Calibration of credibility of agnostic genome-wide associations

Clinical and Molecular Epidemiology Unit, Department of Hygiene and Epidemiology, University of Ioannina School of Medicine, Ioannina, Greece.
American Journal of Medical Genetics Part B Neuropsychiatric Genetics (Impact Factor: 3.42). 09/2008; 147B(6):964-72. DOI: 10.1002/ajmg.b.30721
Source: PubMed


Genome-wide testing platforms are increasingly used to promote "agnostic" approaches to the discovery of gene variants associated with the risk of many common diseases and quantitative traits. The early track record of genome-wide association (GWA) studies suggests that some proposed associations are replicated quite consistently with large-scale subsequent evidence from multiple studies, others have a more inconsistent replication record, some have failed to be replicated by independent investigators and many more early proposed associations await further replication. An important question is how to calibrate the credibility of these postulated associations. A simple Bayesian method is applied here to achieve such calibration. The variability of the estimated credibility is examined under different assumptions. Empirical examples are drawn from existing GWA studies. It is demonstrated that the credibility of different proposed associations can cover a very wide range. The credibility of specific associations usually remains relatively robust when different plausible assumptions are made (within a reasonable range) for the prior odds of an association being true, or the magnitude of the anticipated effect size for genetic associations. Heterogeneity and bias assumptions can have a more major impact on the credibility estimates and thus they need very careful consideration in each case. Credibility calibration may be used in conjunction with qualitative criteria for the appraisal of the cumulative evidence that take into consideration the amount, consistency, and protection from bias in the data.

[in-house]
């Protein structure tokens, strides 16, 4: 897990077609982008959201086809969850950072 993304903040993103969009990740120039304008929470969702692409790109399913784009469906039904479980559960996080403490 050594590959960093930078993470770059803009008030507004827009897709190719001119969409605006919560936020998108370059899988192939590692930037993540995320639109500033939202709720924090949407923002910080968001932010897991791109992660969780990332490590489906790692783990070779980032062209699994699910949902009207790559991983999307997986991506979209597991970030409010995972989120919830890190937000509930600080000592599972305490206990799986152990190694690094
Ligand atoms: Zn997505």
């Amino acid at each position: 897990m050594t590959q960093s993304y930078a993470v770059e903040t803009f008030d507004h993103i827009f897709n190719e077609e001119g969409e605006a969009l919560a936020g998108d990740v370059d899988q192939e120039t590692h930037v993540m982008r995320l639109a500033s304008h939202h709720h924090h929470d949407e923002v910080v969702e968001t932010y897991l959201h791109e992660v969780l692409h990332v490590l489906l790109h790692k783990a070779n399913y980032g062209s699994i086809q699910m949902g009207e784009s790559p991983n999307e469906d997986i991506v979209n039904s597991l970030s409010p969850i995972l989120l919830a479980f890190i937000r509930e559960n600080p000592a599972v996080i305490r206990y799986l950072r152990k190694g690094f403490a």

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    • "Power would be only 20% for a minor allele frequency of 2% and odds ratio of 1.15, but it would be 78% for the same minor allele frequency of 2% and odds ratio of 1.3. Furthermore , for associations with uncorrected p < 0.05, we also expressed the strength of the putative associations by calculating the respective Bayes factor, assuming that average genetic effects for PD susceptibility with common variants may reflect odds ratios of 1.30 and using a lump-and-smear prior, as described by Ioannidis (Ioannidis, 2008). Meta-analyses were performed using Review Manager 4.2.7 and STATA 10.0 (Stata Corp., College Station, TX, USA). "
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    American journal of epidemiology 08/2008; DOI:10.1093/aje/kwn152 · 5.23 Impact Factor
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